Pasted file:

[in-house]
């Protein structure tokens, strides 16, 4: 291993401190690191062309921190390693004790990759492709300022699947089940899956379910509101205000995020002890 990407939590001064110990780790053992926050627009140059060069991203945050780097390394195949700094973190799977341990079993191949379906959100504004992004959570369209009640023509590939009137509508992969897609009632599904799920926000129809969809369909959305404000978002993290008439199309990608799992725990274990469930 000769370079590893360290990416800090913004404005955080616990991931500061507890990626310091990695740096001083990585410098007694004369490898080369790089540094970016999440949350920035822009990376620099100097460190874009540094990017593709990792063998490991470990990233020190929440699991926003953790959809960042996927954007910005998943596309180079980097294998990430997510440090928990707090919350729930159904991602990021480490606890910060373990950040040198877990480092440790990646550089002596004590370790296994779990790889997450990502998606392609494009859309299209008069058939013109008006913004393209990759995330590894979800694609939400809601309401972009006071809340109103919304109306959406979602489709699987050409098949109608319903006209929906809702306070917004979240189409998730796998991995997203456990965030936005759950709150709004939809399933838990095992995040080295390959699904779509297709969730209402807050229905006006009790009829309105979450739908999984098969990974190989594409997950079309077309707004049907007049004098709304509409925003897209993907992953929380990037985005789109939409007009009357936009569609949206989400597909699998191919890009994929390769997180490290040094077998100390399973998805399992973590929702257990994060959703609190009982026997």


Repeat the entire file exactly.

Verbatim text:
[in-house]
């Protein structure tokens, strides 16, 4: 291993401190690191062309921190390693004790990759492709300022699947089940899956379910509101205000995020002890 990407939590001064110990780790053992926050627009140059060069991203945050780097390394195949700094973190799977341990079993191949379906959100504004992004959570369209009640023509590939009137509508992969897609009632599904799920926000129809969809369909959305404000978002993290008439199309990608799992725990274990469930 000769370079590893360290990416800090913004404005955080616990991931500061507890990626310091990695740096001083990585410098007694004369490898080369790089540094970016999440949350920035822009990376620099100097460190874009540094990017593709990792063998490991470990990233020190929440699991926003953790959809960042996927954007910005998943596309180079980097294998990430997510440090928990707090919350729930159904991602990021480490606890910060373990950040040198877990480092440790990646550089002596004590370790296994779990790889997450990502998606392609494009859309299209008069058939013109008006913004393209990759995330590894979800694609939400809601309401972009006071809340109103919304109306959406979602489709699987050409098949109608319903006209929906809702306070917004979240189409998730796998991995997203456990965030936005759950709150709004939809399933838990095992995040080295390959699904779509297709969730209402807050229905006006009790009829309105979450739908999984098969990974190989594409997950079309077309707004049907007049004098709304509409925003897209993907992953929380990037985005789109939409007009009357936009569609949206989400597909699998191919890009994929390769997180490290040094077998100390399973998805399992973590929702257990994060959703609190009982026997």